A bowel cancer charity expects the party that wins the election to move quickly to reduce the age of screening for the disease, after making promises to that effect.
It was policy on the hoof when Chris Hipkins and Christopher Luxon both promised during Wednesday night's leaders' debate that they would lower the age for free bowel cancer screening if elected.
The commitment has not been part of either party's policy manifesto until now - and their respective finance spokespeople have been adding some cautious caveats around the pledge.
On Morning Report, Labour's Grant Robertson indicated the screening age would have to be lowered in stages.
"The likes of myself, or Nicola if she got the chance to do it, then have to work to see how quickly we could expand it. You'd never do it all at once."
He said Labour had set aside $2.7 billion in funding to meet increasing cost pressures and that included health services.
National has promised to announce its fiscal plan on Friday.
But finance spokesperson Nicola Willis agreed that changing the bowel cancer screening age would likely have to be phased in.
"We're going to make sure we've got good buffers in our fiscal plan for the cost pressures and to allow for new initiatives in the future that we may not have anticipated yet that will become pressing needs".
Willis said to implement the promise National would have to consider additional treatment and drug costs, as well as workforce shortages.
On whether the age would be lowered in National's first four years in government - "we would want to examine that initially to look at what all of those implications were before we then funded anything in a future budget", she said.
Bowel Cancer New Zealand chair Stefan Corbett told Checkpoint that New Zealand had the highest rate of bowel cancer in the world, with 1200 people dying every year, and that did not need to be the case.
There is currently universal free screening for bowel cancer in New Zealand for people aged 60 to 74.
Starting screening for the disease at the age of 45 would make "an enormous difference", he said.
"We would like to see a workplan and funding behind that workplan to make sure that this is implemented promptly.
"This is a real problem for New Zealand and it's not necessary; 90 percent of bowel cancers are curable if they're caught early."
Corbett said what he had heard from both leaders in the debate was "a commitment to match the bowel screening age in Australia, which starts from 45".
The leaders were pressed during the debate on whether they would lower the bowel cancer screening age to match that of Australia.
Screening for bowel cancer currently starts at age 50 in Australia, with people able to request screening from the age of 45.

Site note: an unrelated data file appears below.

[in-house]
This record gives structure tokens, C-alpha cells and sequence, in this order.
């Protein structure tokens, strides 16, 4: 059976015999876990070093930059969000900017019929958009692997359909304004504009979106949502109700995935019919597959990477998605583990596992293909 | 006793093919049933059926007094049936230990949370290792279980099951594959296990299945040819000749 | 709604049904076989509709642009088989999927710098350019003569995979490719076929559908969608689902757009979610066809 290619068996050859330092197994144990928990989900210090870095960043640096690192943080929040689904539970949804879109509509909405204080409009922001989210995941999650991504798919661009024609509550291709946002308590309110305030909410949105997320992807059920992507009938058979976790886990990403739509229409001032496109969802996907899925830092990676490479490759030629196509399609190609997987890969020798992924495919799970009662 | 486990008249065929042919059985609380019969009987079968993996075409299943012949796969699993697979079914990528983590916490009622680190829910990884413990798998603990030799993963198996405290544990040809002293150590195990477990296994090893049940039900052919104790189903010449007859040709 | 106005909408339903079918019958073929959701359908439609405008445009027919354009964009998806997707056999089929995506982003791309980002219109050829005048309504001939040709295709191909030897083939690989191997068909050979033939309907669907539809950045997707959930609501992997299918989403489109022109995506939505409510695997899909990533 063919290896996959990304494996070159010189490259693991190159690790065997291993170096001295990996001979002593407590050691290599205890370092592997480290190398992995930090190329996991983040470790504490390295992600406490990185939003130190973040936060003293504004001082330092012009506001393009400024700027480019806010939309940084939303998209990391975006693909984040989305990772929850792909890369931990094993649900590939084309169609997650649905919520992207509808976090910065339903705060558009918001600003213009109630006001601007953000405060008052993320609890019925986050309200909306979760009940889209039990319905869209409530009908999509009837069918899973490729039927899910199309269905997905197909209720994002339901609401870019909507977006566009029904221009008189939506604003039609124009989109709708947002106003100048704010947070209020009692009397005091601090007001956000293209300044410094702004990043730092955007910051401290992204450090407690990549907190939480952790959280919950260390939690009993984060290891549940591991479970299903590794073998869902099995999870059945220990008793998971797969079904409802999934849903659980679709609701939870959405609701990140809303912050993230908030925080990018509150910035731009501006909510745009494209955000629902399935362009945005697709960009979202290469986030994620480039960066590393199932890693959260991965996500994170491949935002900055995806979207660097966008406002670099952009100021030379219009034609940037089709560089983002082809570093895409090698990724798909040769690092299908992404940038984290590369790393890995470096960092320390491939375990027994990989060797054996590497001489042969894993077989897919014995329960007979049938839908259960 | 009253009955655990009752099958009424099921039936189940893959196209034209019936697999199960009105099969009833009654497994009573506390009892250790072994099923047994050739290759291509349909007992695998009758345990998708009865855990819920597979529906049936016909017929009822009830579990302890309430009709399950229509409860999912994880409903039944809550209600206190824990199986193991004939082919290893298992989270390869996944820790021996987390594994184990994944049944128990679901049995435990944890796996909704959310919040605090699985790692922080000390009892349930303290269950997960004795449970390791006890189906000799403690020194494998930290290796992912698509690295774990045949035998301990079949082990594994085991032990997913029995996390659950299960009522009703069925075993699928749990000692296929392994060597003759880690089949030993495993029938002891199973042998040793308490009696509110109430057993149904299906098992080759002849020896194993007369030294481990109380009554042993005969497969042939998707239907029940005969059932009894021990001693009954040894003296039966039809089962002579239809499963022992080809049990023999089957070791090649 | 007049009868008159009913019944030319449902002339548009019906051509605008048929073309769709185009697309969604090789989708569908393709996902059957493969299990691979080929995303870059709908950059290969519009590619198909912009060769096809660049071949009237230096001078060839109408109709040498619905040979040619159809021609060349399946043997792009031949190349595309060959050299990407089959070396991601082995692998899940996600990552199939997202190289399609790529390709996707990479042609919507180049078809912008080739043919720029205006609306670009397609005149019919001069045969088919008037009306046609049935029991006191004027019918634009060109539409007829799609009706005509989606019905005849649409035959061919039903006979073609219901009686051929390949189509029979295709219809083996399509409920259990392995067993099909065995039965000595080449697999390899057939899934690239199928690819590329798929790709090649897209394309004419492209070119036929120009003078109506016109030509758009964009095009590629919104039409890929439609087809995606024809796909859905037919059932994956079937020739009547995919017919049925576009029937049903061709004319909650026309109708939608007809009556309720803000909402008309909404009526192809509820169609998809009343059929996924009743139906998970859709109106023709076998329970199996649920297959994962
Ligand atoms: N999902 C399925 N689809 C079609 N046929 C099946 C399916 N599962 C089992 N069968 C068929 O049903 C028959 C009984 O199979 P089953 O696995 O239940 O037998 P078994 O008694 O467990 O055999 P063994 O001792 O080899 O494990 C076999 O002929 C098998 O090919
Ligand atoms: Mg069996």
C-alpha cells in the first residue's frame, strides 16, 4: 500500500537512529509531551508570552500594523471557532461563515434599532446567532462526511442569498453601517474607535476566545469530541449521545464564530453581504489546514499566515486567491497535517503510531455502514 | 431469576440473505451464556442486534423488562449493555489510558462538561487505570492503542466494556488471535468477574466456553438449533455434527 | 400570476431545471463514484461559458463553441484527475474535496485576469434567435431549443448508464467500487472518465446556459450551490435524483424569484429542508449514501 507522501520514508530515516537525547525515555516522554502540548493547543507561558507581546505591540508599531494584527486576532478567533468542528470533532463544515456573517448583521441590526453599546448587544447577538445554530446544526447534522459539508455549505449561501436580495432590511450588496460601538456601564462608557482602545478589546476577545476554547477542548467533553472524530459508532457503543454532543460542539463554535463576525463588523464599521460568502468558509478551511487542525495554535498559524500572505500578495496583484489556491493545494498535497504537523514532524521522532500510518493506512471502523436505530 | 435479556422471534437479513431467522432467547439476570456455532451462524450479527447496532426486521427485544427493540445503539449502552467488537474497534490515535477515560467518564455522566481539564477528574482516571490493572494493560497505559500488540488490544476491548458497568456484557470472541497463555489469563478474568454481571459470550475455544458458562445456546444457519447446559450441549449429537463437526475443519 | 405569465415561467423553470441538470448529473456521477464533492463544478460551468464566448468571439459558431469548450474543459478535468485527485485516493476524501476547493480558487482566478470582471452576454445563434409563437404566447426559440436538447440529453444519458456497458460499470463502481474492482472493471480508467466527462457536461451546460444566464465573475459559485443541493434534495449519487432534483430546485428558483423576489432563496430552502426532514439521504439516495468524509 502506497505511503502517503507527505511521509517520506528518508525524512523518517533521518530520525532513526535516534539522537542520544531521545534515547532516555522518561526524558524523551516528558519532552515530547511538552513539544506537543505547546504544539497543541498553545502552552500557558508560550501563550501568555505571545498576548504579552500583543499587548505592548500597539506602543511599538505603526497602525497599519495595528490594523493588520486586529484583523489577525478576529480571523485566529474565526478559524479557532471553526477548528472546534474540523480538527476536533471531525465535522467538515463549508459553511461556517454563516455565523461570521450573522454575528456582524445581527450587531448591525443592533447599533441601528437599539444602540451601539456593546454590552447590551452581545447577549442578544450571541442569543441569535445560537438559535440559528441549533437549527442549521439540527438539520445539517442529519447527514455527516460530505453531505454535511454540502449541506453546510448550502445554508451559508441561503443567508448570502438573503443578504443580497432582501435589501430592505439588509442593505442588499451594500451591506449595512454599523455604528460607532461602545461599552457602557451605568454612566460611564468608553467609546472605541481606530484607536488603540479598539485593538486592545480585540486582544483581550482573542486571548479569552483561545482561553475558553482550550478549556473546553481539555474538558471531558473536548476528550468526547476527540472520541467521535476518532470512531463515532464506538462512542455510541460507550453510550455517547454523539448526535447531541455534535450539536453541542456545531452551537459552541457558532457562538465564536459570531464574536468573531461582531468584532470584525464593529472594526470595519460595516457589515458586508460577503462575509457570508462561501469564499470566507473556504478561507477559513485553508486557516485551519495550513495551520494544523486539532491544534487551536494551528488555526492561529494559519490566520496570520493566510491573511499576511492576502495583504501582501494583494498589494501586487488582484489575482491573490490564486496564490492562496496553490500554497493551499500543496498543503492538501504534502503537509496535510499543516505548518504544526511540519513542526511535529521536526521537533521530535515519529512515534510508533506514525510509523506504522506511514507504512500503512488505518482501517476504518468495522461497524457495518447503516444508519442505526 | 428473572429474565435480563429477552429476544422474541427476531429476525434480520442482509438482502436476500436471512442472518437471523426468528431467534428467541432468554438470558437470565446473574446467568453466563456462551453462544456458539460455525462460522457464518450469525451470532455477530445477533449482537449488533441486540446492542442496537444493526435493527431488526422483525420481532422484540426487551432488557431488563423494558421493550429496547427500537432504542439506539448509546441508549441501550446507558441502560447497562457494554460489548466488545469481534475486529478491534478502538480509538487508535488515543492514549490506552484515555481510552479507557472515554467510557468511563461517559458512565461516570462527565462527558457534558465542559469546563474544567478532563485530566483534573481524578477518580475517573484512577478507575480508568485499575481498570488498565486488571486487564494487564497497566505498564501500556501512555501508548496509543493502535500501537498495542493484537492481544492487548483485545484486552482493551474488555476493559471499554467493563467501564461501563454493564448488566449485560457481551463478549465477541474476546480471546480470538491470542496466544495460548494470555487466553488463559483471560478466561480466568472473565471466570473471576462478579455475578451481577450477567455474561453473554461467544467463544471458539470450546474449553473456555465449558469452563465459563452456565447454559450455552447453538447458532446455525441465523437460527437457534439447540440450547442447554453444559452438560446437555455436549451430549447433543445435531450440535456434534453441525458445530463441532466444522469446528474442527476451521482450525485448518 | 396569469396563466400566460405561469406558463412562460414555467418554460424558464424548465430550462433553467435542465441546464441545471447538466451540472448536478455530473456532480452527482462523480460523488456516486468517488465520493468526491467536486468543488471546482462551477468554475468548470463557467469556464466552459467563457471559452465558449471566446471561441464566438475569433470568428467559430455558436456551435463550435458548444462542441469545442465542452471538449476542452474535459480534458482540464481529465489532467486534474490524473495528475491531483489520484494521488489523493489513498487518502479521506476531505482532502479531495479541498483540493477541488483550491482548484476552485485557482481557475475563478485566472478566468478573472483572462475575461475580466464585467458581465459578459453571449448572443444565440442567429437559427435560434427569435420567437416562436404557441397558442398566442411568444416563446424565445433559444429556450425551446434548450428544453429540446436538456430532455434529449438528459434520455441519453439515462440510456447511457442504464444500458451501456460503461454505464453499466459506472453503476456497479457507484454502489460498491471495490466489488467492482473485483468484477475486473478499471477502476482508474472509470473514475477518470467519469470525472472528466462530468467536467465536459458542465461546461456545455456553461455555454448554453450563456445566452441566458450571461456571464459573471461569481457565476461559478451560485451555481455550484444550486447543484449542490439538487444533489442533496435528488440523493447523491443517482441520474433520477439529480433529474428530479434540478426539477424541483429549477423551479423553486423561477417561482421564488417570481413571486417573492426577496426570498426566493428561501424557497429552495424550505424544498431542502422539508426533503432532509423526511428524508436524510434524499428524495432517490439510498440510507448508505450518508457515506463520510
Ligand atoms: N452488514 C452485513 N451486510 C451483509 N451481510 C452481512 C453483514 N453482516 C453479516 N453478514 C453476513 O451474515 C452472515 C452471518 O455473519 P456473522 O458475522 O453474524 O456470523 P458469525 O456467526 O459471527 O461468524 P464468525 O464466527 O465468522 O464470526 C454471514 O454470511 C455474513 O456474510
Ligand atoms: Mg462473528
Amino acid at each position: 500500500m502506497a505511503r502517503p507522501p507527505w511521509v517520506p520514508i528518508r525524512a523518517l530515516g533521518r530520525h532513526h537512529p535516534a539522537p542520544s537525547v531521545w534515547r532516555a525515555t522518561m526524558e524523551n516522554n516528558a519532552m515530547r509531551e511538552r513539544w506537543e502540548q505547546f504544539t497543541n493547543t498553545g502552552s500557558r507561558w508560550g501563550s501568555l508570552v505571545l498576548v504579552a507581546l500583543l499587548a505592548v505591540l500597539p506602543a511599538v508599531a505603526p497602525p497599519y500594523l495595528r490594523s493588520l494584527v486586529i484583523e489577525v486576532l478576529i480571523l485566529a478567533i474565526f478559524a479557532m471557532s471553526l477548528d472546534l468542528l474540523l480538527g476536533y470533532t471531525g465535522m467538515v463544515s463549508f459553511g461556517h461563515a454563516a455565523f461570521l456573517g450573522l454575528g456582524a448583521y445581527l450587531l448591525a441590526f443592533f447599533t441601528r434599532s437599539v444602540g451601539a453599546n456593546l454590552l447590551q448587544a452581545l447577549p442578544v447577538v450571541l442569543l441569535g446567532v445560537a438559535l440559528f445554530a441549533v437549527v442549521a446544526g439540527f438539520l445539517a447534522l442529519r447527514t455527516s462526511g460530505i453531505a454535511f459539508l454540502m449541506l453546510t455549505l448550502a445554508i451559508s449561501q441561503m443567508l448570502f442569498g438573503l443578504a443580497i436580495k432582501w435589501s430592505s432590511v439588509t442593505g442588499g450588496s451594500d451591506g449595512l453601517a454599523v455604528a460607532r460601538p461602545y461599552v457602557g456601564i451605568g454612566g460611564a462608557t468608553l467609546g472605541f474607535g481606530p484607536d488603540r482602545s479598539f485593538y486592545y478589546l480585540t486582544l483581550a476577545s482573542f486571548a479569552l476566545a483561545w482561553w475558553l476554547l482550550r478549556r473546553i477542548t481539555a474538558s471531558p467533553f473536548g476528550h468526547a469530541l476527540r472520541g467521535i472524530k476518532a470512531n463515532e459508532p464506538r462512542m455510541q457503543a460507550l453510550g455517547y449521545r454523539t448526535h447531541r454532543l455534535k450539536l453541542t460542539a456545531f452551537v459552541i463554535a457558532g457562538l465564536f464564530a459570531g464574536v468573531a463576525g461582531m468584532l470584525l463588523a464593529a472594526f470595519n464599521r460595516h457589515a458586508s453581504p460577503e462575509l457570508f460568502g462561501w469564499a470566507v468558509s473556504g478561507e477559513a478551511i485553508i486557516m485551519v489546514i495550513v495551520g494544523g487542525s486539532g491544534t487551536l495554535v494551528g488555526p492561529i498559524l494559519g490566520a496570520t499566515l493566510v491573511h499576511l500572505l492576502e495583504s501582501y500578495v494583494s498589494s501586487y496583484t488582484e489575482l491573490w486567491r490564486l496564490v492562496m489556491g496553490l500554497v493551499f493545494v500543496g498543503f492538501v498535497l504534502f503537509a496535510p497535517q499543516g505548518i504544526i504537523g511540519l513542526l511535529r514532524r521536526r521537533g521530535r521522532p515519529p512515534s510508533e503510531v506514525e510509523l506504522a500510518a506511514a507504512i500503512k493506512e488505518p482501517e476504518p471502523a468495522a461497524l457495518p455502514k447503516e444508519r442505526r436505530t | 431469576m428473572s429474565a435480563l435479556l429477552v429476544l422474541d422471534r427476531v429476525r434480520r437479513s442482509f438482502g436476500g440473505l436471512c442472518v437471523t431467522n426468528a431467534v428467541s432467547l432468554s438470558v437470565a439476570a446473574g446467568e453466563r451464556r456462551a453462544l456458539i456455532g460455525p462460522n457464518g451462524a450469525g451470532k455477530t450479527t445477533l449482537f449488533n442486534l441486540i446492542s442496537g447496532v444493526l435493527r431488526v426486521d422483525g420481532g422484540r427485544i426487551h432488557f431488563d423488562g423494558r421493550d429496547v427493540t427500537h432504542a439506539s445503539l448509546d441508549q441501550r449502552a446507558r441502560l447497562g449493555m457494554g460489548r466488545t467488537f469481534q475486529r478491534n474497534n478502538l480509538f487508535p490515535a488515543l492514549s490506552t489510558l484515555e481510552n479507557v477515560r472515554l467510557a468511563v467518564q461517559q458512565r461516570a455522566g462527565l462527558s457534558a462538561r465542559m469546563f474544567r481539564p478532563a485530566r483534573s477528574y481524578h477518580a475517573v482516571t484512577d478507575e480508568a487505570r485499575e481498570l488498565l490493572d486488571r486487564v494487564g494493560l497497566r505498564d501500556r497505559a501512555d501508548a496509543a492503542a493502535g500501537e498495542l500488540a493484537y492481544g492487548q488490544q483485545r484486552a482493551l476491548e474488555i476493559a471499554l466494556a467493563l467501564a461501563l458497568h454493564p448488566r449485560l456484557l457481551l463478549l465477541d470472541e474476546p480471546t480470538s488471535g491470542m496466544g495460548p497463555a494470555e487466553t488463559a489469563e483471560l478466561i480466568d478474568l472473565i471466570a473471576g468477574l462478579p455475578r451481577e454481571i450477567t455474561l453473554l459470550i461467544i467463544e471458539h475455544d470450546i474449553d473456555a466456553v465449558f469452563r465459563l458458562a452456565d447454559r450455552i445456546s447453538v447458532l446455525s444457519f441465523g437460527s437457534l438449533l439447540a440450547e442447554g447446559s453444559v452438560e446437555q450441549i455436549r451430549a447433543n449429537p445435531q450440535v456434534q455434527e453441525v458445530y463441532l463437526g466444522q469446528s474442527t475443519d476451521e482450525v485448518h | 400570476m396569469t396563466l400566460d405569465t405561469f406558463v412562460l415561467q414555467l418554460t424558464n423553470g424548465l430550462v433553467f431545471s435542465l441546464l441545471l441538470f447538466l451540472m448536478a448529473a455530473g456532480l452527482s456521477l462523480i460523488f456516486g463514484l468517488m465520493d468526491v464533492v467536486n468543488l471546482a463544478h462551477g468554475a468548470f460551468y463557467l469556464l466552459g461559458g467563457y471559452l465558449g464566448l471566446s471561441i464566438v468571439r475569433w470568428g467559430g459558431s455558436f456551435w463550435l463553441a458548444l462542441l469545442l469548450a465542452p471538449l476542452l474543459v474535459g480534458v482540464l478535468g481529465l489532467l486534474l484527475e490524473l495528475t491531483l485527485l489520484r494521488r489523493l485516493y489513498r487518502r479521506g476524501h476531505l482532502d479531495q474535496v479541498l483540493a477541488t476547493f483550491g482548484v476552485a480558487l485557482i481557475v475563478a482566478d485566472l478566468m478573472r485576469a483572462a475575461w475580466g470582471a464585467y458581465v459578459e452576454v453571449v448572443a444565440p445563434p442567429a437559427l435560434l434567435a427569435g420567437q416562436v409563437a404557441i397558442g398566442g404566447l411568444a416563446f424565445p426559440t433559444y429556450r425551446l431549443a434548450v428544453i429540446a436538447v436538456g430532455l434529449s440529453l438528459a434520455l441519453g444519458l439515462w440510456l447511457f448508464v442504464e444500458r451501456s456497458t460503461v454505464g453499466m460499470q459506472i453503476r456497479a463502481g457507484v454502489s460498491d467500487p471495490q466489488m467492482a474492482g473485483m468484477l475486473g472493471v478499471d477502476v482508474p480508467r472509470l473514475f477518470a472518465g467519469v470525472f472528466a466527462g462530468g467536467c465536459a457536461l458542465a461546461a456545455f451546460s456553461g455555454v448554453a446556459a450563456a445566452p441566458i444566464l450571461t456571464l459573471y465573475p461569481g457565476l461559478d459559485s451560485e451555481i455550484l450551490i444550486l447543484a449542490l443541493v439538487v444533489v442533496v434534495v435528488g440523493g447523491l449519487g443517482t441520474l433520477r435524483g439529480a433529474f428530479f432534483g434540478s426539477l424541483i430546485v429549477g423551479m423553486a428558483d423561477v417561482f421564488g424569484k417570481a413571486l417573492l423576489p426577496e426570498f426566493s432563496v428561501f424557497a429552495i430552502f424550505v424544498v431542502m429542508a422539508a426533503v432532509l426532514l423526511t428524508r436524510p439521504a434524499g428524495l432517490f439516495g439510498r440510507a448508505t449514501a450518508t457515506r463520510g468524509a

Luxon said it made sense to do it, and went as far to say he would match the age in Australia.
Hipkins also "absolutely" committed to lowering the age for free bowel screening, but was not pushed on a specific age.
Corbett said bowel cancer was the second-highest cause of cancer in New Zealand and it killed more people than prostate cancer and breast cancer combined.
He said in the absence of specific information about the factors that caused it, screening was "the best way to save Kiwi lives" and he expected the next government to implement the lower screening age within its first term.
"We don't want to see any back-pedalling here on a promise that's been made across the aisles; we have waited a long time for the national bowel screening programme to come into play across the country - it's taken too long."
The implementation of bowel screening for Māori and Pacific people from the age 50 - a Budget 2022 announcement - was also taking too long, he said.
"We don't want this to take long as well, we'd like to see the maths on this promptly in their first term."
If National makes it into government, it will have ACT alongside it. ACT leader David Seymour said the state of the economy meant it was not the time to be throwing around spending promises.
"We need to spend more on infrastructure, teachers, prisons, GPs and defence. But outside of that the government is going to have to be saving money."
He said funding cancer services was always a trade-off between the cost of increasing screening or funding more drugs.
"I think those are very difficult and harrowing trade-offs a government has to make. You probably shouldn't fire them out in the course of a debate."
Today, both leaders reconfirmed their commitment to lowering the bowel cancer screening age.
Hipkins said, "I'm not putting a specific age or timeframe on it at the moment because we'd have to work through what that would cost. We'd also have to work through the practical ability to deliver those things."
While Luxon said National's health spokesperson Shane Reti already had instructions, "day one in government he's to go to the Ministry of Health and the Treasury to get the business case together for that".
Further promises from the leaders' debate
On Wednesday night the leaders of both parties also committed to meeting New Zealand's target to get 80,000 kids out of poverty by 2028.
Auckland Action Against Poverty's co-ordinator Brooke Stanley Pao said targets did not relieve poverty for all children.
"If you want to make a target, if you want to talk big, your target should be that no children should live in poverty in New Zealand."
Another promise was making pay equal for nurses working in hospitals, but Nurses Organisation president Anne Daniels wanted a timeframe.
"You can promise anything. But if you don't put a timeline around it and put a stake in the ground, it's pretty meaningless".
Meanwhile, Vape Free Kids spokesperson Tammy Downer was pleased both leaders agreed to limit the number of vape stores but said she wanted to see more done.
"Bringing in support for the families and children that are dealing with addiction today and education to undo the perception that vaping is a safe alternative to smoking."